Title: The End of Faith: Religion, Terror, and the Future of Reason
Author: Sam Harris
Narrated by: Brian Emerson
Publisher: WW Norton
Publication Date: 2004
Length: 348 pages/9 hours, 5 minutes
Genre: Adult non-fiction
Source: Review copy from publisher
The End of Faith is a nonfiction book arguing for…well…the end of faith. Sam Harris articulates that organized religion is dangerous and explains how Christianity and Islam, in particular, are violent. He calls for an end to faith and the return to reason in order to craft a more just society. The idea that all religions, each with their own “true god” have proven time and time again that they cannot exist in peace on earth. Governments need to stop catering to religion and start a secular humanist approach to world leadership. In general, Harris wants religion to stop being treated a special aspect of live that gains specific privileges and immunity under the law.
I’ll start this review by noting that Sam Harris does not advocate for the elimination of religion and faith by force. And I don’t think that he believes this will be a transformation he will see in his own lifetime. But he does believe that governments should stand up to religious organizations and stop practices that privilege religion over reason in society (tax exemptions for churches, etc). As much as I understand his points and his logic, I also have a difficult time supporting his position completely. Even though I partition my faith from the rest of my life, my faith is still there. Truly believing that people will abandon that for reason is hard to imagine as a reality in modern times.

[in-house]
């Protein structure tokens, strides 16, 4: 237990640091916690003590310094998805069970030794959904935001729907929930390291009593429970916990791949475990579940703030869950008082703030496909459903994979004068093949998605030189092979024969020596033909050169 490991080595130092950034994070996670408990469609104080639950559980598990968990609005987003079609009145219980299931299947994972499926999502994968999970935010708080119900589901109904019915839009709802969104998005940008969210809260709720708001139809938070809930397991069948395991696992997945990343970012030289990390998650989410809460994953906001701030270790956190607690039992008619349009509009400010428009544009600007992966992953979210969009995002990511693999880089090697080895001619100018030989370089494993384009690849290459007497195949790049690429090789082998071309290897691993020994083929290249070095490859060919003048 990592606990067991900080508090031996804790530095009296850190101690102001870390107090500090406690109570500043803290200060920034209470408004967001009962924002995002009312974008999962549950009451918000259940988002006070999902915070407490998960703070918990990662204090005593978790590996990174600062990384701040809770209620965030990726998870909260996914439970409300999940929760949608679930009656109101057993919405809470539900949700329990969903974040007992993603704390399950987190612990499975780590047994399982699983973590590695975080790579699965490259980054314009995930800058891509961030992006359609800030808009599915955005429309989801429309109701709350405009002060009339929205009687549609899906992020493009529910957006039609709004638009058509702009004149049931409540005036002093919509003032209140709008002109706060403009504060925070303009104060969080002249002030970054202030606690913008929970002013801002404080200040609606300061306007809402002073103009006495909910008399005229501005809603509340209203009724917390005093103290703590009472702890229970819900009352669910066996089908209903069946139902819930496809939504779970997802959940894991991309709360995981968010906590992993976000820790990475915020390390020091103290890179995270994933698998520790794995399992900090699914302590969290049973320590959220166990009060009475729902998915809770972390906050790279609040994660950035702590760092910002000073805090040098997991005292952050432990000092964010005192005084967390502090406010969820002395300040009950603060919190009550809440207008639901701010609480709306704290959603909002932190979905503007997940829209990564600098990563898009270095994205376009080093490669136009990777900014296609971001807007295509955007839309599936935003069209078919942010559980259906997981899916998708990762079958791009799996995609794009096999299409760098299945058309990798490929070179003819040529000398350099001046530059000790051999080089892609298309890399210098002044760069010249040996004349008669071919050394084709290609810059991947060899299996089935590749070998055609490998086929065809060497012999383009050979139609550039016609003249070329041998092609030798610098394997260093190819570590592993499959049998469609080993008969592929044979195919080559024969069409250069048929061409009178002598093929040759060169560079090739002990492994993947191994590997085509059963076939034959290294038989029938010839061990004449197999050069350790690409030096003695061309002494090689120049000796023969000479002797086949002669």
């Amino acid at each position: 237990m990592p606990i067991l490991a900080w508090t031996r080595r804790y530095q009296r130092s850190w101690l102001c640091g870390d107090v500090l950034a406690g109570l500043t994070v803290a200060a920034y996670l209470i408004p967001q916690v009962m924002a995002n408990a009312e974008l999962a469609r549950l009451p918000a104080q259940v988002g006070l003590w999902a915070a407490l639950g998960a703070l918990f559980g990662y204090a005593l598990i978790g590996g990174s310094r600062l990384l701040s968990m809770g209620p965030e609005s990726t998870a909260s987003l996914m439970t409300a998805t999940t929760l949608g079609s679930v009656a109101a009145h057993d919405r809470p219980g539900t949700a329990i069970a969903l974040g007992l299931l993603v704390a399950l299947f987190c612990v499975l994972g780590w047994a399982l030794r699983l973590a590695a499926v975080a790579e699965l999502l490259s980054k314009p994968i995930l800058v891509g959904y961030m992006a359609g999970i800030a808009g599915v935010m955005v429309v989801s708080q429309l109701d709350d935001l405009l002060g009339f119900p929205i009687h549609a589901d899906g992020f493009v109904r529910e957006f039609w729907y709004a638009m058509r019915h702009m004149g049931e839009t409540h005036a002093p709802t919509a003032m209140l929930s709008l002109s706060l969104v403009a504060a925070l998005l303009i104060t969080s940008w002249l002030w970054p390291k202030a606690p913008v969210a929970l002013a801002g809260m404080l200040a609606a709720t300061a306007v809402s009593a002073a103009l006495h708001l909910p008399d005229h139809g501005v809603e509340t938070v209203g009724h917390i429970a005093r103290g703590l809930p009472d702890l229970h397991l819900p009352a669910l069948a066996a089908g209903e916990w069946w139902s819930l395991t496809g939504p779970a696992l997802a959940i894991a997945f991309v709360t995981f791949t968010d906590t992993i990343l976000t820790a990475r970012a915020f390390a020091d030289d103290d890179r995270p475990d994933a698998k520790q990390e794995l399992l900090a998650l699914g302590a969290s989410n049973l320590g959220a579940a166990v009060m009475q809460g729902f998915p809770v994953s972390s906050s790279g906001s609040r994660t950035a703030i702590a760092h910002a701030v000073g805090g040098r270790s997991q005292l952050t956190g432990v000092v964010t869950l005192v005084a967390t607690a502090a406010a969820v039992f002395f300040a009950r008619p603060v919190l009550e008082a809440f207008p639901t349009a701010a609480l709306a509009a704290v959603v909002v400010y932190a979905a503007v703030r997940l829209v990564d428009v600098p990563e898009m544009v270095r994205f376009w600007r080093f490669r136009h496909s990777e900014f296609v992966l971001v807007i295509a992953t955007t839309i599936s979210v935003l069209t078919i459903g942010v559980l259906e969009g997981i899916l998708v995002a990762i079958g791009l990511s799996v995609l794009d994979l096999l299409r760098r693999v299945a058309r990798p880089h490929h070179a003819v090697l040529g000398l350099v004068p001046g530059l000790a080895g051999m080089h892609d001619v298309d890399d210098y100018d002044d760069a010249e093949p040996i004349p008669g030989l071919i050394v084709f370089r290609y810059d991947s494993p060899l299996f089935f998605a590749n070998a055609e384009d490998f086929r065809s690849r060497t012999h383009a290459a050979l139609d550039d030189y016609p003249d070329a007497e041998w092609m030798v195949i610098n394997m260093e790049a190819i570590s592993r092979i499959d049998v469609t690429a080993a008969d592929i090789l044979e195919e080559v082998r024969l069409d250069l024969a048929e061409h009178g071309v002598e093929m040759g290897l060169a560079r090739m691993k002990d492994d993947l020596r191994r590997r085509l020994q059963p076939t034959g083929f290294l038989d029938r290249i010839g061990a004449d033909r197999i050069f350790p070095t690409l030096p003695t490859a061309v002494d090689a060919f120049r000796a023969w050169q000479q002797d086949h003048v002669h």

That being said, he does have a point that we have lost a lot of our ability to reason when we are so caught up in religion, and religion sometimes seems to do more harm than good. Faith should not be a get out of jail free card on some issues, and it definitely should not be the trump card in an argument over real issues (eg, using the Bible to argue against homosexuality). I don’t know that there is a solution to the issues Harris brings up or that he does offer any memorable solution in the text. It appears the take-away is, “everyone, become an atheist!” Alright. And how exactly do you go about proposing that change? You’ve just spent hours explaining how everyone is blinded by faith and that they are unable to use reason…so you’re using reason to tell us that? He’s preachin’ to the choir with that one (or, rather, orating to the like-minded secular chorus, since I just used a religious idiom).
The audio was fine by technical standards, but the narrator was…off. He just didn’t sound likable. Like a used car salesman merged with a politician. Kind of cocky and jerk-ish. He had a weird cadence that was just off-putting and hard to listen to. However, I still preferred the audio because I probably would not have finished the book otherwise.
I’m not giving this a C because I agree with it, but because I do think Harris crafts a good argument. I do believe it is necessary to read things with which I don’t agree or that make me think about the world in new ways. I don’t consider myself an atheist, but I can learn from those who are. I hope that everyone takes the time to read outside of your comfort zones and think about new ideas. This could go in a high school library, but its real home is in the public library (right next to Dawkins’ The God Delusion).
What is a book you’ve read recently that represents a different view of the world from your own?